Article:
Contents

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Students' work


Student presentations

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Community service learning

Community service learning student guidelines - community partner organizations, service learning opportunities, project requirements, outlines required submissions - project information, service learning work proposal and reflection prompts

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Final Projects

For project communication, draft document sharing, revision, final submission preparation and publication, we will be using space in the public WikiEducator wiki. For more information about the final project and group work, see ...

Previous projects - the project task changes each semester. Some really effective project topics and scenarios are revisited from time to time.
external image 40px-Moodlesmilie.png
Students @ Work - a student collaborative writing project.
Help us by providing feedback on the Discussion page.

  • OER Open Educational Resources
  • Second Life in education
  • Wikiversity learning projects
  • Service learning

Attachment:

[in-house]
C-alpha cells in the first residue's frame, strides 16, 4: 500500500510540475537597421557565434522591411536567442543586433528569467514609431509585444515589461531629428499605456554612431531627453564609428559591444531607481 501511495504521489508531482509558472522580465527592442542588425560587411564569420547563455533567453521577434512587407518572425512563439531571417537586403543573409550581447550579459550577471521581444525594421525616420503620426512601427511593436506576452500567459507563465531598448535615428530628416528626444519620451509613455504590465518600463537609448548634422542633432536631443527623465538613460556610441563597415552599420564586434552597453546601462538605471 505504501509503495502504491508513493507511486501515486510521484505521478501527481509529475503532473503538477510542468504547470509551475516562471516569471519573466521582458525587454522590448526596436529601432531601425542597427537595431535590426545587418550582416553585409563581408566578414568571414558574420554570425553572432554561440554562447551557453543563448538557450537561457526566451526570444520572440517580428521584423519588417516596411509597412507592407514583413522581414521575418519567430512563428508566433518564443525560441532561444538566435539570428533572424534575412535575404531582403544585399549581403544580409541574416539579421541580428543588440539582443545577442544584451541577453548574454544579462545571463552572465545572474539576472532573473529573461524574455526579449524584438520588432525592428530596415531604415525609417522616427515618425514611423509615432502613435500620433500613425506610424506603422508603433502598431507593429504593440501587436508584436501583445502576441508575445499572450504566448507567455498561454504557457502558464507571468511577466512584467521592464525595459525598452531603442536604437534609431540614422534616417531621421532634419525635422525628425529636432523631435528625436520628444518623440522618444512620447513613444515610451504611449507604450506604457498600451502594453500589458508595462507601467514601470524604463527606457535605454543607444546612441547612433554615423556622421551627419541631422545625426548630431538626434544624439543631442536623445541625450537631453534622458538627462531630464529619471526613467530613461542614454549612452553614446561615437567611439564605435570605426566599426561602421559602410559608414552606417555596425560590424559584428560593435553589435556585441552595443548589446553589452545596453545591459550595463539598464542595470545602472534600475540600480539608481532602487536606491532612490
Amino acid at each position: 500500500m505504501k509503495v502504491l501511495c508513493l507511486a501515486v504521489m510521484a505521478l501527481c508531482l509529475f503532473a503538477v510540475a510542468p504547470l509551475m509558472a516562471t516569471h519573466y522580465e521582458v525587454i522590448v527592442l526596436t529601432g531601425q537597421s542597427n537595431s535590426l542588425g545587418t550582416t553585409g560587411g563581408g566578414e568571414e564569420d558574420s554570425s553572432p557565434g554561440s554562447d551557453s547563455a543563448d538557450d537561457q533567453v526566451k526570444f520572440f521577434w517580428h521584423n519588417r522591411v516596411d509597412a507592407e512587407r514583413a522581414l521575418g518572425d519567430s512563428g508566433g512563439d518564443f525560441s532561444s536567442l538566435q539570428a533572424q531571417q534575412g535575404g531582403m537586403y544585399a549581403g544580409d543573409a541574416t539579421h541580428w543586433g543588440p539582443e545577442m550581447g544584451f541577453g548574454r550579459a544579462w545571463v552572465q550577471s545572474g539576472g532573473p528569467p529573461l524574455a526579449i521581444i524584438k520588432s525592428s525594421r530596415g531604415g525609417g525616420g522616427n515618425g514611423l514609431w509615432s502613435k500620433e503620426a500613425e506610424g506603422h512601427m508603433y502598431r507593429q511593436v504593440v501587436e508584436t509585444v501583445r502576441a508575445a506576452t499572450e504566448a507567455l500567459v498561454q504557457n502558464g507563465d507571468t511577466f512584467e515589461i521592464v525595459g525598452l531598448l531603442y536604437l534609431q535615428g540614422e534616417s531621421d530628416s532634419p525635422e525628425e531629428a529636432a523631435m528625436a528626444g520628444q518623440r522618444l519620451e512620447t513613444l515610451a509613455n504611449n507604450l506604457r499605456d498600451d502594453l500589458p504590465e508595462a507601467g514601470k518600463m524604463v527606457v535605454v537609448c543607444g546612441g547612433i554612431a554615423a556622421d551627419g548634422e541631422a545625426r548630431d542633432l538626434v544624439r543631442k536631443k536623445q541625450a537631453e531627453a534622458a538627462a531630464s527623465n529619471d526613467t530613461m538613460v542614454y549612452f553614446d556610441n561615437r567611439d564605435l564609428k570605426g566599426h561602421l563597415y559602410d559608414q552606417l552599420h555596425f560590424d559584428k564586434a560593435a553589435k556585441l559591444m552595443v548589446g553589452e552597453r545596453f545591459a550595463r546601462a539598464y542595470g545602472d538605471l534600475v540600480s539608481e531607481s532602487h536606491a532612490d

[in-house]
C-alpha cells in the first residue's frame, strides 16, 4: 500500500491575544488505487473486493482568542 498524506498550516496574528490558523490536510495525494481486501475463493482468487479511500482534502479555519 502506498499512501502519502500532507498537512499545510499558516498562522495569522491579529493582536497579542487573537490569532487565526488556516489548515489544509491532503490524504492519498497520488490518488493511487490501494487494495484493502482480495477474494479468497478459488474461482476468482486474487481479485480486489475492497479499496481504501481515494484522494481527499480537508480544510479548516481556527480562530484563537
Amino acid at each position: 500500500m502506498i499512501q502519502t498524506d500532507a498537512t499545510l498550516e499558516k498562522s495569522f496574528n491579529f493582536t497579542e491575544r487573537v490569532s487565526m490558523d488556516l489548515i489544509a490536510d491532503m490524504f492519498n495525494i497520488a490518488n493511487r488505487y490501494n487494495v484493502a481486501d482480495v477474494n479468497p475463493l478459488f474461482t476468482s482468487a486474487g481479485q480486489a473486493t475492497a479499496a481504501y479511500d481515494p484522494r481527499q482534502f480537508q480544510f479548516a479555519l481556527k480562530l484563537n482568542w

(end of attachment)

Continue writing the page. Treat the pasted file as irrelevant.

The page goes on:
• Textbook Collaboration - student written textbook - work in progress - why use a textbook that is out of date before it hits the bookstore shelves.

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Resources

WIKI
IMAGES


CIS2 Fall13

< User:Vtaylor
User:Vtaylor/Computers_and_Society - CIS2 - Moodle - Dev
CIS2 course outline
==[edit]==

2013 Fall

  • Could Be Better - Assignments are not clear
Thanks - appreciate your feedback. What are the problems with the assignment descriptions? What would make these clearer? Does the lack of clarity prevent you from completing the assignments? You have asked some questions. Do the replies provide the clarification you need? ..vt

New for Fall 2013 #cis2f13 - tweet

  • from Flexible learning
A list of study skills required by tertiary students have been prepared by members of the Association of Tertiary Learning Advisors of Aotearoa/New Zealand (ATLAANZ). The full list is available on their Resource site. For example:

Referencing in APA format is required when you are referring to material that you have been reading. This is called citing. The following links take you to some useful resources to help with referencing.
  • The Purdue Owl APA Referencing Guide has all the information you need to produce APA references and is clearly explained.
  • Citation Machine is a great website that takes you through all the steps of adding the information required for a reference before producing the formatted reference for you. You can then cut and paste it into your document. Very handy.
  • Guide to APA referencing - University of Waikato.


Cal Poly faculty notes
  • What do you mean by _?
  • How is this related to ?
  • Could you give an example of _?
  • What is the evidence of _?
  • Could you explain your reason for ?